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Japanese chefs learned
the sensational cuisine,
at the first foreign settlements.

cRobert-1889.jpgYoh-Shoku literally means “Western Food”, so the category sometimes includes authentic Western dishes, like French or Italian. In the Meiji era, the chefs who had worked at hotels in the foreign settlements or at the embassies started to open their own Western-style restaurants. Around that time, it was still mainly limited to high society. First for the upper classes, then for the fashionable, and finally the common people started to try the various ethnic cuisines.

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YAKI-MESHI by Grill New Tanuki Fried rice with original brown sauce.


They customized
the ethnic food,
creating something original.


It was apparently not so easy to get all of the ingredients for Western dishes during the old days, thus they sometimes made substitutions with similar ones. As we all know, the principal food of Japan is definitely rice! No wonder they customized the ethnic food and created their own original Western dishes. As popular dishes popped up at restaurants,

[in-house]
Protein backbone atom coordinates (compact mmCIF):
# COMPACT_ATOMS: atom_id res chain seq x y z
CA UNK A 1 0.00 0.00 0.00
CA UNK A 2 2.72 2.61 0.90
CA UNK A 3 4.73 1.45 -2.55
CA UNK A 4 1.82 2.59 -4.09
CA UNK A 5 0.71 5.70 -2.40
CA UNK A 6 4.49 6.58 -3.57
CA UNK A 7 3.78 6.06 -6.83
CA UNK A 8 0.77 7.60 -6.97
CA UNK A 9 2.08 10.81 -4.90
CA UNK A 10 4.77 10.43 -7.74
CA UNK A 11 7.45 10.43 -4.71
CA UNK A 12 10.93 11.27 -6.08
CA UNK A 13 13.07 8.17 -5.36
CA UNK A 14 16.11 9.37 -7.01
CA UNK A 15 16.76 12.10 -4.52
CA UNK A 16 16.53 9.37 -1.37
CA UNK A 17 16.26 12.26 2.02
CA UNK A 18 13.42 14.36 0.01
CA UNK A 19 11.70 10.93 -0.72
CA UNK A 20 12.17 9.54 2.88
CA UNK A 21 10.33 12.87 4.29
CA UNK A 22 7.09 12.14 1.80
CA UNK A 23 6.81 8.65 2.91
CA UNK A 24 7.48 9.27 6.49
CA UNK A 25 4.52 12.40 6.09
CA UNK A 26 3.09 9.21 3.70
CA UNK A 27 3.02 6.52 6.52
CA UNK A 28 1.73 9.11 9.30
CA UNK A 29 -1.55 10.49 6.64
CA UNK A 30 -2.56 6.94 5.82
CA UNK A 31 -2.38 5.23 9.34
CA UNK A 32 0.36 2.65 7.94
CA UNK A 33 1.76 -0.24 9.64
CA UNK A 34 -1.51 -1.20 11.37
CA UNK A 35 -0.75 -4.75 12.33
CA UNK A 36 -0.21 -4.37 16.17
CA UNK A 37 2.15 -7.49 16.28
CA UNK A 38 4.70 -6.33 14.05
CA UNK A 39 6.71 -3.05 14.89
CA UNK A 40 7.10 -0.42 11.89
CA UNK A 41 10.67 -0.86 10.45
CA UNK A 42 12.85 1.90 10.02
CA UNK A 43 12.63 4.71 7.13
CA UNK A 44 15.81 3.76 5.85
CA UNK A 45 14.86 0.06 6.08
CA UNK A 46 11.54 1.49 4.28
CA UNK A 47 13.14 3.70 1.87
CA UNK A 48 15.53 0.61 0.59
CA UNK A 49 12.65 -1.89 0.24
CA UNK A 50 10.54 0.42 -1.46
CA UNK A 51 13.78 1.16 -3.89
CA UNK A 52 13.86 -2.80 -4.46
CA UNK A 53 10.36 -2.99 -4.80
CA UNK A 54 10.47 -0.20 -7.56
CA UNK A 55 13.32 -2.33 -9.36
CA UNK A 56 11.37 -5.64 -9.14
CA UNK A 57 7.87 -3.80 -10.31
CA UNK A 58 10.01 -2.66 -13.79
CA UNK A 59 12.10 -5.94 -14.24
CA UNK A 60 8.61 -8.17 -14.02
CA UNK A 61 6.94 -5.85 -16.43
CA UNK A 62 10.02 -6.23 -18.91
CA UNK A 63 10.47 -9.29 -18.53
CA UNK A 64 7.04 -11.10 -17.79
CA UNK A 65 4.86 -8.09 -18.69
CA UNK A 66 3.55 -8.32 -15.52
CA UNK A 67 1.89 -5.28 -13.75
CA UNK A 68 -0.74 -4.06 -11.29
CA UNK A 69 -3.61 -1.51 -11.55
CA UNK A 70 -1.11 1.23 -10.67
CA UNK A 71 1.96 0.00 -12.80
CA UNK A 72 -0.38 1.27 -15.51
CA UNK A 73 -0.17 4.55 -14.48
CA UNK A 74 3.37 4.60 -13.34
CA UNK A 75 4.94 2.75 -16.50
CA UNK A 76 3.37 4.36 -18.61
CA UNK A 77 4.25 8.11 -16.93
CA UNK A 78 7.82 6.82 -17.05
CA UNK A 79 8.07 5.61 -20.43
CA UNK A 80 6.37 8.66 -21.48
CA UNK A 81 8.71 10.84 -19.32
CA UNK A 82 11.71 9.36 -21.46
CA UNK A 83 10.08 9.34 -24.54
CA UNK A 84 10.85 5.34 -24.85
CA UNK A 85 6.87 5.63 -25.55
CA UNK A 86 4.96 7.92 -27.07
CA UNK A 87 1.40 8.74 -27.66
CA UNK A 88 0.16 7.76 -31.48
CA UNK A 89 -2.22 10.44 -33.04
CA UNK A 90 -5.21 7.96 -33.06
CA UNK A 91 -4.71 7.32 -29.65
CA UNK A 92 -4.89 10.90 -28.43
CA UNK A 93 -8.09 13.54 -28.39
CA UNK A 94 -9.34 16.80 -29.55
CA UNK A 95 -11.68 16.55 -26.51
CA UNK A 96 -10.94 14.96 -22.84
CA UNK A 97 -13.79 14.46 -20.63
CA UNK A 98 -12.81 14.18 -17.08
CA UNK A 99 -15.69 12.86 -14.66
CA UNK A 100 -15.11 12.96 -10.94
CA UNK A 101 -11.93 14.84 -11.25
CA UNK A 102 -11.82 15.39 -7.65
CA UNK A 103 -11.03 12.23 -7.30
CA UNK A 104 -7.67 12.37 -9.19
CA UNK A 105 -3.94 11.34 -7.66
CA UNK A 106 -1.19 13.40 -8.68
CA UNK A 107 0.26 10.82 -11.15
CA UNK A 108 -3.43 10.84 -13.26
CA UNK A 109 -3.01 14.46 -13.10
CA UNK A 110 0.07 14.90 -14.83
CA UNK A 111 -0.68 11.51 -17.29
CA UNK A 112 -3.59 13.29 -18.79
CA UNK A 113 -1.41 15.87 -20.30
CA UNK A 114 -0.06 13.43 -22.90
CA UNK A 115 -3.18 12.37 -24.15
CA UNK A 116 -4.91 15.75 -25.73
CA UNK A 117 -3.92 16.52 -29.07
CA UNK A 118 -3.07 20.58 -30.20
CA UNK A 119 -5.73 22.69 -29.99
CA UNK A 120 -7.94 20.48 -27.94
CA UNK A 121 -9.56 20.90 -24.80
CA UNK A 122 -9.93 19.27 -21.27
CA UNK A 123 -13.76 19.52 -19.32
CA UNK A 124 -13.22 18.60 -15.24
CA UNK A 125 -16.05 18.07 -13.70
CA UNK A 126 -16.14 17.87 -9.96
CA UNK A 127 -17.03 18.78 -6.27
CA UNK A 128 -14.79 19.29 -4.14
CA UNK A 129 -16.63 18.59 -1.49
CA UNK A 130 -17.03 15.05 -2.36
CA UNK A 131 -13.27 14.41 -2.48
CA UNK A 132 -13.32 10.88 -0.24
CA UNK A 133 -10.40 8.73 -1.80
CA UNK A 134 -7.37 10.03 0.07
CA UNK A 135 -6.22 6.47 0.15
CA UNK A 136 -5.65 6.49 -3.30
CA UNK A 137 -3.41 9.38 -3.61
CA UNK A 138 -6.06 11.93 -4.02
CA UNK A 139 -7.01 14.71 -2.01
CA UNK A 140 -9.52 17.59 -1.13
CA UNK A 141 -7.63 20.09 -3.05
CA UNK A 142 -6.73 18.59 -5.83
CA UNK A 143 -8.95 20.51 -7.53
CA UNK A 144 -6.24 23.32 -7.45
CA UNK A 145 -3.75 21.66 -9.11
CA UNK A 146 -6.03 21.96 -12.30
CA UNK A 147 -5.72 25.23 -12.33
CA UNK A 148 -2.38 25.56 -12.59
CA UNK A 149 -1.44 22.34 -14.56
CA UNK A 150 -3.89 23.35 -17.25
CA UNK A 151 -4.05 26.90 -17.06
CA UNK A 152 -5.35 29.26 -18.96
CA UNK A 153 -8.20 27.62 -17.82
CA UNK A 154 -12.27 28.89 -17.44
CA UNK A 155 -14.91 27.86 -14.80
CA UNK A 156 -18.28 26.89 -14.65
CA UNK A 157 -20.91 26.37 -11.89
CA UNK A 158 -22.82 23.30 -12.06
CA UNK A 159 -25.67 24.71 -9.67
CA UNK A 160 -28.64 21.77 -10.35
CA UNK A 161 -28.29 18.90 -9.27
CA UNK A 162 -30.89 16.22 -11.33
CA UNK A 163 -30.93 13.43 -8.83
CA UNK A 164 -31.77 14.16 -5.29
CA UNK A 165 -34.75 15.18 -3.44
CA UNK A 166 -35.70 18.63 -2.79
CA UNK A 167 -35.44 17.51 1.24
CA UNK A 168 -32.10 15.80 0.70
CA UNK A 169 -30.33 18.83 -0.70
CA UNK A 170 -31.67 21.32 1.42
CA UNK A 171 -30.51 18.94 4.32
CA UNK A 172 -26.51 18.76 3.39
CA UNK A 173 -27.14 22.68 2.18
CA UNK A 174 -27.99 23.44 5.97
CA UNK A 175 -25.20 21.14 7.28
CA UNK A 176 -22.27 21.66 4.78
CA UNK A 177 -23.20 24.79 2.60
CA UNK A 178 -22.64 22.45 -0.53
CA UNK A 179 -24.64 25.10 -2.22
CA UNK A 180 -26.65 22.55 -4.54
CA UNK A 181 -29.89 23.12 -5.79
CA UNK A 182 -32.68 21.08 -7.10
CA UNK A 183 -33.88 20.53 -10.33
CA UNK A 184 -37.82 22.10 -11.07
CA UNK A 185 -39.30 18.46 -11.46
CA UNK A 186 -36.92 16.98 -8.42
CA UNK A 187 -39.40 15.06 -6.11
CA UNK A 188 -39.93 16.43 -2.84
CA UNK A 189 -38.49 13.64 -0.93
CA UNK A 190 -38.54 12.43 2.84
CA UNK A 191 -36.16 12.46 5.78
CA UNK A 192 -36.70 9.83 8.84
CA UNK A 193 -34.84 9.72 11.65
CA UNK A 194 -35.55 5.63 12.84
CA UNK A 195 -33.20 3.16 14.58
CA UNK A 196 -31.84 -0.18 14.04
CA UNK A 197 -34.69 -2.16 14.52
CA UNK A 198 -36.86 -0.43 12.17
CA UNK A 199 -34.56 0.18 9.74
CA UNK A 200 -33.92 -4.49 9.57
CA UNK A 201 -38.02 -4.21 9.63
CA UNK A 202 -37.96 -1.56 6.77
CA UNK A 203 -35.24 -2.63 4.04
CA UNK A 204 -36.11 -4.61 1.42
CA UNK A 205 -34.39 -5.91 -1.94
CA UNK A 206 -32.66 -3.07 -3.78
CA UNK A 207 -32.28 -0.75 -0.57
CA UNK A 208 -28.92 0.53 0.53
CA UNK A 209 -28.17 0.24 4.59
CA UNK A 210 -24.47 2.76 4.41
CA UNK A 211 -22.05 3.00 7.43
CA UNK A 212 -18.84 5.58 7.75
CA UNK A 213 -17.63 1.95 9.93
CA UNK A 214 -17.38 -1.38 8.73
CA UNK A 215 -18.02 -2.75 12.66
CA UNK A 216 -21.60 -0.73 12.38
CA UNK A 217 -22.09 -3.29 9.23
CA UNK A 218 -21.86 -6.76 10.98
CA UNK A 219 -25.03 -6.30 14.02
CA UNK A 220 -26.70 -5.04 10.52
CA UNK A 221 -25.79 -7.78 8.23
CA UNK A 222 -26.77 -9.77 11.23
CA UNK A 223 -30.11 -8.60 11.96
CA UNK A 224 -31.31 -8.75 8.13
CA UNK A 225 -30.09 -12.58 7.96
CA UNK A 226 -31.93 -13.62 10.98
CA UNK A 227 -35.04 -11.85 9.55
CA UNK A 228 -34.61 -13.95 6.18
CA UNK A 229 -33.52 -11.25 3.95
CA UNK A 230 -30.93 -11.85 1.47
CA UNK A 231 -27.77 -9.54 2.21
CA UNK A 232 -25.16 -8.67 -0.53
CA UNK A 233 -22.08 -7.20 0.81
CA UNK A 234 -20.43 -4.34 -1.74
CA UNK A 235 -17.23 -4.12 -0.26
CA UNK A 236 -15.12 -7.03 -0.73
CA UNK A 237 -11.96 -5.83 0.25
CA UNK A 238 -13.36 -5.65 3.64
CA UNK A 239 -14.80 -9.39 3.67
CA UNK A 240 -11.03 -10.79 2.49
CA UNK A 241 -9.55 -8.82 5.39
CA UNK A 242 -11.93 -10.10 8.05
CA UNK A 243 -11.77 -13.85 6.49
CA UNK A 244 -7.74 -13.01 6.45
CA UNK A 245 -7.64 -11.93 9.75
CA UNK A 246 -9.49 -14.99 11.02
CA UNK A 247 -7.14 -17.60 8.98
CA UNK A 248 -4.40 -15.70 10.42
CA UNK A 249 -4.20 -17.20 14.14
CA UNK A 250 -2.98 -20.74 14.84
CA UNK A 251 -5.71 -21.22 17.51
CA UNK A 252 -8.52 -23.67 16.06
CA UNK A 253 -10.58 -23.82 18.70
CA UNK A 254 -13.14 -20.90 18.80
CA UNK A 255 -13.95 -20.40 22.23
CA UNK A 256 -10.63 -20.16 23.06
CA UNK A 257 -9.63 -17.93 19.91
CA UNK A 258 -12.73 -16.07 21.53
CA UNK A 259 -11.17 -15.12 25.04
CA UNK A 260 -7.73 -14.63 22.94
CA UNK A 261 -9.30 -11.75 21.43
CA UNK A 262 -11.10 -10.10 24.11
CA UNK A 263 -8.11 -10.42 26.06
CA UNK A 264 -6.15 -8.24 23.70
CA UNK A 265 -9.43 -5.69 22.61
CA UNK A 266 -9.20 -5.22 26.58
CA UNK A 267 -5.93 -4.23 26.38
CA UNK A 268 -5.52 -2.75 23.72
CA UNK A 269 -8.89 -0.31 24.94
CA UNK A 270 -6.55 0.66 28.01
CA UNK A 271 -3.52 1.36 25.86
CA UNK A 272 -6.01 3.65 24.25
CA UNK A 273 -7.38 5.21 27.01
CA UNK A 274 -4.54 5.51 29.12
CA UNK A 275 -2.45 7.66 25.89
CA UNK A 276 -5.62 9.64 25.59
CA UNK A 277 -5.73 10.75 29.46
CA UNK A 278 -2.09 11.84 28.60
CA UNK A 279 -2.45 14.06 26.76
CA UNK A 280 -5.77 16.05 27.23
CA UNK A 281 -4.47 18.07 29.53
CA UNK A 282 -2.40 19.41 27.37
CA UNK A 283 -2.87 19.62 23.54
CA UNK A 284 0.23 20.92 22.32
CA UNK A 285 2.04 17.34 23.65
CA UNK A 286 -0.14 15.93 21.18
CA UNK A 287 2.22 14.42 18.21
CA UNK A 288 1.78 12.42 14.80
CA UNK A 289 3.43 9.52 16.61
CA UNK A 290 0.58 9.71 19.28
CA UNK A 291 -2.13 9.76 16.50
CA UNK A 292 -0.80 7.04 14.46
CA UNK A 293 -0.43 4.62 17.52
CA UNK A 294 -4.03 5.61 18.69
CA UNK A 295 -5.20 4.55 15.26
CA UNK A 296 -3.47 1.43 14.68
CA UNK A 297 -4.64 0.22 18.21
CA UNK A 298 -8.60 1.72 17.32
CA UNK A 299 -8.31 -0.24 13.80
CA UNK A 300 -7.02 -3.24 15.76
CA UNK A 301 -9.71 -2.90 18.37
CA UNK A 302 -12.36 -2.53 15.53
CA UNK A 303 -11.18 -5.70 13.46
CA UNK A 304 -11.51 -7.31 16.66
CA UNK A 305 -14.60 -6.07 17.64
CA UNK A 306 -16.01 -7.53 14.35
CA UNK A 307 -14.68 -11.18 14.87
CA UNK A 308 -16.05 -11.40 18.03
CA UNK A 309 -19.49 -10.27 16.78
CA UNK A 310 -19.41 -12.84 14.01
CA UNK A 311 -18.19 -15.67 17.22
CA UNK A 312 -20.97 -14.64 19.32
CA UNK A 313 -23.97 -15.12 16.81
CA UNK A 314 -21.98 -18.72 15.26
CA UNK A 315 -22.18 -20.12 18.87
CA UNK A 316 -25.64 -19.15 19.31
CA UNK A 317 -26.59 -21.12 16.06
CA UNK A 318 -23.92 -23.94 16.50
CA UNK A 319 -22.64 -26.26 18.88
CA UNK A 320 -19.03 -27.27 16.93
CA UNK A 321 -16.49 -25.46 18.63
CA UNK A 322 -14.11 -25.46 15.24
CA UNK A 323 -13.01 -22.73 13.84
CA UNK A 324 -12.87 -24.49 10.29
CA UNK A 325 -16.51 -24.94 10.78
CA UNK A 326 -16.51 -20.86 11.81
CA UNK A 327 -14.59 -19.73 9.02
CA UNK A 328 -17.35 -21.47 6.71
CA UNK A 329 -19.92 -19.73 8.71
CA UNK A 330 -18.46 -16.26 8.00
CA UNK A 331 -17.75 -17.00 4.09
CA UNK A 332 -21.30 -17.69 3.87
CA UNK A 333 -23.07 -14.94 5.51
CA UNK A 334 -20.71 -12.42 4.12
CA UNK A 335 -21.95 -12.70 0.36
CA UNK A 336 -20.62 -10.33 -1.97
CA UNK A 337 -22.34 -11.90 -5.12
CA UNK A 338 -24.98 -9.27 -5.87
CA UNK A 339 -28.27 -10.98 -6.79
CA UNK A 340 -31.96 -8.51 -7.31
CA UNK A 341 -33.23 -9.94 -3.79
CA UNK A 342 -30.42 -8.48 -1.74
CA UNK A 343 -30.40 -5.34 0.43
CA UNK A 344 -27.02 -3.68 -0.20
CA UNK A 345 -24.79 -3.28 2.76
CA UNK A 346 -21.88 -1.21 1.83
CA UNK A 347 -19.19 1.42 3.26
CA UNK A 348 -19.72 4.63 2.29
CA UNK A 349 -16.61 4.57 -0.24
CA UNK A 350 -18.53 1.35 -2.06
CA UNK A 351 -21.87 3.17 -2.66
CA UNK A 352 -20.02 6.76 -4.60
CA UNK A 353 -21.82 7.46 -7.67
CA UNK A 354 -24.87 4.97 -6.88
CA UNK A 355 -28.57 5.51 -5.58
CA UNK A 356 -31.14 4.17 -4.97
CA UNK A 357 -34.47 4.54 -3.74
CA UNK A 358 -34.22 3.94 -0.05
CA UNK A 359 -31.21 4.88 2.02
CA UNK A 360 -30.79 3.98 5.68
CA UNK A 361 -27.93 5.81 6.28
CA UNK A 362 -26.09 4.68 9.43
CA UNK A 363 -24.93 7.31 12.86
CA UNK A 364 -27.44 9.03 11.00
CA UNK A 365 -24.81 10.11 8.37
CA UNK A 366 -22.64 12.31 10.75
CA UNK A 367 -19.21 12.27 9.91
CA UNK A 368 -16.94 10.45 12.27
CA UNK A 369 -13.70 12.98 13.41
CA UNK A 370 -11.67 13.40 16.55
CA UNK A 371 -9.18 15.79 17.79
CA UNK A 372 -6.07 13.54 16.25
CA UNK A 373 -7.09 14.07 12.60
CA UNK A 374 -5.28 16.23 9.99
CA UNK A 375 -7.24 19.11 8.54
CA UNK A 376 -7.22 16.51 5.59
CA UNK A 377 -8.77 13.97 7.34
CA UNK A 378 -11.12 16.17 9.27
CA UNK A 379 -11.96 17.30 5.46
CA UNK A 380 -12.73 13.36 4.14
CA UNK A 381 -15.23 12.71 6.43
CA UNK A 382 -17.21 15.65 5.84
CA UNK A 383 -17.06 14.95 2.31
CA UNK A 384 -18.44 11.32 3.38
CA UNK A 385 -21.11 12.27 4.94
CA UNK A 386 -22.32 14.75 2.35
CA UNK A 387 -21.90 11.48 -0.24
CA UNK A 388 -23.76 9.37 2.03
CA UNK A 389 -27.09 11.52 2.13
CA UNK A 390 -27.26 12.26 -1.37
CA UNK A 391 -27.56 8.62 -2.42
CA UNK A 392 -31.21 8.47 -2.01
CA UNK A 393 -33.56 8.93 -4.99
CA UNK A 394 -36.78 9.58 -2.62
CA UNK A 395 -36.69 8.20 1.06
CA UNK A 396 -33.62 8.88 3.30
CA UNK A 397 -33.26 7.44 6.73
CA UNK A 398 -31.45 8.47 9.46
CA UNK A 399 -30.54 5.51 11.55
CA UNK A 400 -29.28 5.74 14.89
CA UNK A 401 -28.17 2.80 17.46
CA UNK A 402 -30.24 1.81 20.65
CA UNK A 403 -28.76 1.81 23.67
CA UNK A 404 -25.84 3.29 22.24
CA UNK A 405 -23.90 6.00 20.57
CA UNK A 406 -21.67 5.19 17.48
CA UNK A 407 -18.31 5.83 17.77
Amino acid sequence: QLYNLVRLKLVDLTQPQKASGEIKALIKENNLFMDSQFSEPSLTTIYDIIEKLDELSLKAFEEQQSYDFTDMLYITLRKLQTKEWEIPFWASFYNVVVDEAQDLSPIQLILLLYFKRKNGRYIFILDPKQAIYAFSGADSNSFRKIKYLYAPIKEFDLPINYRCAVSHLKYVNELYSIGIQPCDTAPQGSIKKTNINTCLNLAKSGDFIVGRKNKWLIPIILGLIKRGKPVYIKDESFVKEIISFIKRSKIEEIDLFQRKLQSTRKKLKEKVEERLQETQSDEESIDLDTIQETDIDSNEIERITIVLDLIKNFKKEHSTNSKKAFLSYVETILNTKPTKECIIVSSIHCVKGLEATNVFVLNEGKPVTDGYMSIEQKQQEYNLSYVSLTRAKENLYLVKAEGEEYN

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Salmon Steak by Grill New Tanuki
Grilled salmon with original sauce.

others were prone to imitate. Sometimes similar dishes were created at the same time by chance. Such dishes are now common Yoh-Shoku choices, and the former “sensational taste” is still addicting for the Japanese.

So, what are the regular dishes
on a Yoh-Shoku menu?


cRobert-1915.jpgCroquette and cutlet are typical fried items battered with bread crumbs. EBI-FURAI (fried shrimp) and TON-KATSU (pork cutlet) are popular. Having hamburg (Salisbury) steak or grilled dishes with rice and Miso soup are the Japanese way! After all, the Japanese love “all-in-one” dishes, such as rice or DON-BURI (bowl) dishes. OME-RICE: Fried rice, generally cooked with ketchup, wrapped within an omelet. HAYASHI-RICE: Hashed beef over plain rice. Each restaurant has a different taste for YAKI-MESHI fried rice. There are some long-established restaurants which serve you authentic Yoh-Shoku dishes in Kanazawa. They are popular and usually packed at lunchtime! If you’re not big on standing in lines, going for dinner might be a better choice. Enjoy!
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Lunch Set by Restaurant Jiyuken
Pork saute, deep fried cream prawn,
hamburg steak and cream croquette.